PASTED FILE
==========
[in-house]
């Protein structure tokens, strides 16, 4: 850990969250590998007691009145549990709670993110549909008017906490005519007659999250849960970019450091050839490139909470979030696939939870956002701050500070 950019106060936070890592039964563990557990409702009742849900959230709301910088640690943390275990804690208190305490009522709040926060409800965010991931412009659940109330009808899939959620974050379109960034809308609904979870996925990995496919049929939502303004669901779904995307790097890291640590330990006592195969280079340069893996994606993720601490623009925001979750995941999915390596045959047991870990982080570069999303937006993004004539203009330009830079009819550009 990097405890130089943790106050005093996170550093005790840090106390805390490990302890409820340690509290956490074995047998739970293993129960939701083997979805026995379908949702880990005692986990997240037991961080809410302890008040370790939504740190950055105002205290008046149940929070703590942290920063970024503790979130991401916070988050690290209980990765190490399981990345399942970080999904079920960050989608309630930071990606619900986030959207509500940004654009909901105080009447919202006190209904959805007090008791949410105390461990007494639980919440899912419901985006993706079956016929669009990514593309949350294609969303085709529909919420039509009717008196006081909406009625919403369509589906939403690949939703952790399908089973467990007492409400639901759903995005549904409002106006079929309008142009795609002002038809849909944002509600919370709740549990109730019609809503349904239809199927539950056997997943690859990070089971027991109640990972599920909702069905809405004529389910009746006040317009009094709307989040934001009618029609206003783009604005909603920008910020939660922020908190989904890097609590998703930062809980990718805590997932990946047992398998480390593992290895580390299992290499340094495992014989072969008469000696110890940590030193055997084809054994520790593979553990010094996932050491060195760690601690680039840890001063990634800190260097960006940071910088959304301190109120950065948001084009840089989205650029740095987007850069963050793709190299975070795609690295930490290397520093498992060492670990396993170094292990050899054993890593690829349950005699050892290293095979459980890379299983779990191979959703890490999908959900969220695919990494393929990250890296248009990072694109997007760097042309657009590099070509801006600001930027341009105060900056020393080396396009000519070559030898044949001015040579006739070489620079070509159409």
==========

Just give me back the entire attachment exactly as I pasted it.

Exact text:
[in-house]
């Protein structure tokens, strides 16, 4: 850990969250590998007691009145549990709670993110549909008017906490005519007659999250849960970019450091050839490139909470979030696939939870956002701050500070 950019106060936070890592039964563990557990409702009742849900959230709301910088640690943390275990804690208190305490009522709040926060409800965010991931412009659940109330009808899939959620974050379109960034809308609904979870996925990995496919049929939502303004669901779904995307790097890291640590330990006592195969280079340069893996994606993720601490623009925001979750995941999915390596045959047991870990982080570069999303937006993004004539203009330009830079009819550009 990097405890130089943790106050005093996170550093005790840090106390805390490990302890409820340690509290956490074995047998739970293993129960939701083997979805026995379908949702880990005692986990997240037991961080809410302890008040370790939504740190950055105002205290008046149940929070703590942290920063970024503790979130991401916070988050690290209980990765190490399981990345399942970080999904079920960050989608309630930071990606619900986030959207509500940004654009909901105080009447919202006190209904959805007090008791949410105390461990007494639980919440899912419901985006993706079956016929669009990514593309949350294609969303085709529909919420039509009717008196006081909406009625919403369509589906939403690949939703952790399908089973467990007492409400639901759903995005549904409002106006079929309008142009795609002002038809849909944002509600919370709740549990109730019609809503349904239809199927539950056997997943690859990070089971027991109640990972599920909702069905809405004529389910009746006040317009009094709307989040934001009618029609206003783009604005909603920008910020939660922020908190989904890097609590998703930062809980990718805590997932990946047992398998480390593992290895580390299992290499340094495992014989072969008469000696110890940590030193055997084809054994520790593979553990010094996932050491060195760690601690680039840890001063990634800190260097960006940071910088959304301190109120950065948001084009840089989205650029740095987007850069963050793709190299975070795609690295930490290397520093498992060492670990396993170094292990050899054993890593690829349950005699050892290293095979459980890379299983779990191979959703890490999908959900969220695919990494393929990250890296248009990072694109997007760097042309657009590099070509801006600001930027341009105060900056020393080396396009000519070559030898044949001015040579006739070489620079070509159409």